Ancient Dumps Are Fertile Ground for Wildflowers and Archeologists
Scientists at the Smithsonian Environmental Research Center are studying Native American trash heaps full of oyster shells around the Chesapeake Bay that date to thousands of years ago.
Susan Cook-Patton, Torben Rick and colleagues recently published an article in the journal Landscape Ecology that describes how these old oyster shells enrich the soil with calcium, nitrogen and phosphorus, spurring the growth of unusual communities of wildflowers and grasses.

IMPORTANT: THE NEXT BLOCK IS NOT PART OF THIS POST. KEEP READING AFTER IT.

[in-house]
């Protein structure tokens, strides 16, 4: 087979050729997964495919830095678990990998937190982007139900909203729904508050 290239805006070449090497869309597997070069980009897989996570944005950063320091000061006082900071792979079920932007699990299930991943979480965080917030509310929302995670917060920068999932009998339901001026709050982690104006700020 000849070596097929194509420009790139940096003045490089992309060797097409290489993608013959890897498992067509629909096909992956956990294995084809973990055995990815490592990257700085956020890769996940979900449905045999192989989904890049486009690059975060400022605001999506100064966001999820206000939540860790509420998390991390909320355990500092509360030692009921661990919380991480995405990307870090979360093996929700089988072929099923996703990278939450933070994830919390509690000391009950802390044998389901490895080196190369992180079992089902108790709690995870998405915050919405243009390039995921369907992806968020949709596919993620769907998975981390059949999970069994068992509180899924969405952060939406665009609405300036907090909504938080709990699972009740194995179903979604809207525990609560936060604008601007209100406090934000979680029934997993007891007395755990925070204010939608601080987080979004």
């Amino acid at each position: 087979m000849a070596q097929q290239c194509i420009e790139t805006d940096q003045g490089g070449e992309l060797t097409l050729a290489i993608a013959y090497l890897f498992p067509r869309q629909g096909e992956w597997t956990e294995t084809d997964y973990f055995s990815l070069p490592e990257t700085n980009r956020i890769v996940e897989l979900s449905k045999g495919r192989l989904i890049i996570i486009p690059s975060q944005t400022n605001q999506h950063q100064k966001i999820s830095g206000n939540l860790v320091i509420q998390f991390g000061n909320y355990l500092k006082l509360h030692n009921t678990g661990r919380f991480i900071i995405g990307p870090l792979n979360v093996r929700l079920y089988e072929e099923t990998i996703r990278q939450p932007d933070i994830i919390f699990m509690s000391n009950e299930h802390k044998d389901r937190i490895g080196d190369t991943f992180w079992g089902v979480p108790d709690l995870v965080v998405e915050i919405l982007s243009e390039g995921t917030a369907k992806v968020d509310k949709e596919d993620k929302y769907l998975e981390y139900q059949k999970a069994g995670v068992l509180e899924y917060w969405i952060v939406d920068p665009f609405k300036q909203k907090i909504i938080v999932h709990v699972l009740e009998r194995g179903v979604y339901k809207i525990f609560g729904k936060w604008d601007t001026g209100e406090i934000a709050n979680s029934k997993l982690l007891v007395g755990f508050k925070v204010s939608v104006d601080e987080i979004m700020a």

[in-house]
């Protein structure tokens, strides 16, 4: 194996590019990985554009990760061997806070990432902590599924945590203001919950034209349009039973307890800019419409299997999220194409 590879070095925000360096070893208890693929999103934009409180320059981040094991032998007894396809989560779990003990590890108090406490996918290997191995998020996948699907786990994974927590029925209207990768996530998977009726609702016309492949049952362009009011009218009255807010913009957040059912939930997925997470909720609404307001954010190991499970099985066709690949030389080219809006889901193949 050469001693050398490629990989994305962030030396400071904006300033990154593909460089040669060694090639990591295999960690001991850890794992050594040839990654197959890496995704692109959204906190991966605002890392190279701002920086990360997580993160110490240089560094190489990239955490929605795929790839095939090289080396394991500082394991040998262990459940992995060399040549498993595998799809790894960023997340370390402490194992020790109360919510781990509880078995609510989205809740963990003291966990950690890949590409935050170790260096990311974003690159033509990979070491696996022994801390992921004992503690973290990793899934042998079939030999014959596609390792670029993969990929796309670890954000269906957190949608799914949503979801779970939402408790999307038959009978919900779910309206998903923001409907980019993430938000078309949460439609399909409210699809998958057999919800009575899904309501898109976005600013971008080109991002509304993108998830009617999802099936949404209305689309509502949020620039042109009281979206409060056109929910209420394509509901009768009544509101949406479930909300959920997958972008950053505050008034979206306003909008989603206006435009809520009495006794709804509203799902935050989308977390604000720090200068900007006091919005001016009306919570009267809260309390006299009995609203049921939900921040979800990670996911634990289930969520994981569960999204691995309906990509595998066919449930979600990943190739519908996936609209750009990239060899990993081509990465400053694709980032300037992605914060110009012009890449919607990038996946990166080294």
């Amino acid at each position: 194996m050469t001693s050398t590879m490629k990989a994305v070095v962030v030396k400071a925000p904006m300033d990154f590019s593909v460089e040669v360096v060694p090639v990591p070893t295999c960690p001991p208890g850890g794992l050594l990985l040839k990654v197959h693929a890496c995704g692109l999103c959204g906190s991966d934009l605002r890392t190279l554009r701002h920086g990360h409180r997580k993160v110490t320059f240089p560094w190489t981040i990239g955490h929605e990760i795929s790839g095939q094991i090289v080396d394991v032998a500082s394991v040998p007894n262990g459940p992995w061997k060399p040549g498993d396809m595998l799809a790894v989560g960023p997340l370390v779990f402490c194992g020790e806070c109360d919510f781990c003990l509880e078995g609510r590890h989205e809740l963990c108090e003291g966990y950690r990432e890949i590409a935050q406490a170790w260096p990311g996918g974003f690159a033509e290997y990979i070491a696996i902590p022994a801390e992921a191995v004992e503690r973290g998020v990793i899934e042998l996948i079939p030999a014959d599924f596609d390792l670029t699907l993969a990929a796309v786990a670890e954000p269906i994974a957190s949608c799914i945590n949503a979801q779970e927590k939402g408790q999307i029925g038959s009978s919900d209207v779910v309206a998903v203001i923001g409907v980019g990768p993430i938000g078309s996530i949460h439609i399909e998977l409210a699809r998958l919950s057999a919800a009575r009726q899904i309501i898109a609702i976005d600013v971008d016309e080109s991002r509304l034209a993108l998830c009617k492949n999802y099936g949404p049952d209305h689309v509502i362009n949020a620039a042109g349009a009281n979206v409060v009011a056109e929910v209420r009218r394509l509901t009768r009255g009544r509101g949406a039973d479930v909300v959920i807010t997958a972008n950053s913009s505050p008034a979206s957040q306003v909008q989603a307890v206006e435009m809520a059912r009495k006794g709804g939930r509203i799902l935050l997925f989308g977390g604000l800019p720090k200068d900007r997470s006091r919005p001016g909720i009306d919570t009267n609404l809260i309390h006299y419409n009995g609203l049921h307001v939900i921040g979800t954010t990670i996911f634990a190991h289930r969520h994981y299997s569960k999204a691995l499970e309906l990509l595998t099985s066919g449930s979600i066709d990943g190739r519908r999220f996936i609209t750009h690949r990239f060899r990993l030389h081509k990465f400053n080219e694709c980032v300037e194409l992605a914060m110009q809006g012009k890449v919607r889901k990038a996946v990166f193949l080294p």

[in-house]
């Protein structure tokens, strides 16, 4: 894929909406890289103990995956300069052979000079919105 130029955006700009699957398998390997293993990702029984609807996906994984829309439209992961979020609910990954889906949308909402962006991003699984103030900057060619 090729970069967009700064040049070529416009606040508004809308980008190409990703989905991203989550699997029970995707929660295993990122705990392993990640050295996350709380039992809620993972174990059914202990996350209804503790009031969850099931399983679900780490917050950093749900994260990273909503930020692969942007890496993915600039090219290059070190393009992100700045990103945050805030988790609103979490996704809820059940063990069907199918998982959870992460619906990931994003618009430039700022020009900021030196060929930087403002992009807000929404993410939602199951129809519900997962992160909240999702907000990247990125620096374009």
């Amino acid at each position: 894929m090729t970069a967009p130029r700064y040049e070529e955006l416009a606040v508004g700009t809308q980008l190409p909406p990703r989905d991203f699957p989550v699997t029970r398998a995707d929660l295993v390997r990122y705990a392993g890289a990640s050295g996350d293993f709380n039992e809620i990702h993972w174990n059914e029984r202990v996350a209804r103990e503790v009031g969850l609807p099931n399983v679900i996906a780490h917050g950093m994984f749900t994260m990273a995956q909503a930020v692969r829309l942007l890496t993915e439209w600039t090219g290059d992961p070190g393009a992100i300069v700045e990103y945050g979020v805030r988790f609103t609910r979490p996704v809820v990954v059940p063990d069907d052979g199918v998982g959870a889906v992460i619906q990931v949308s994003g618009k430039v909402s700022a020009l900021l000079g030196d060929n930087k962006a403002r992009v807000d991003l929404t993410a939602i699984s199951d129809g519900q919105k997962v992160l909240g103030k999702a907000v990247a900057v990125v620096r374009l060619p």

The scientists examined 10 of ancient dump sites in a forested area near the Rhode River, in Edgewater, south of Annapolis, with the oldest formed 3,250 years ago.
They found that native wildflowers, including saltmarsh mallow and Jack-in-the-pulpit, grow in more abundance on top of former Native American trash heaps than they do in the woods surrounding them.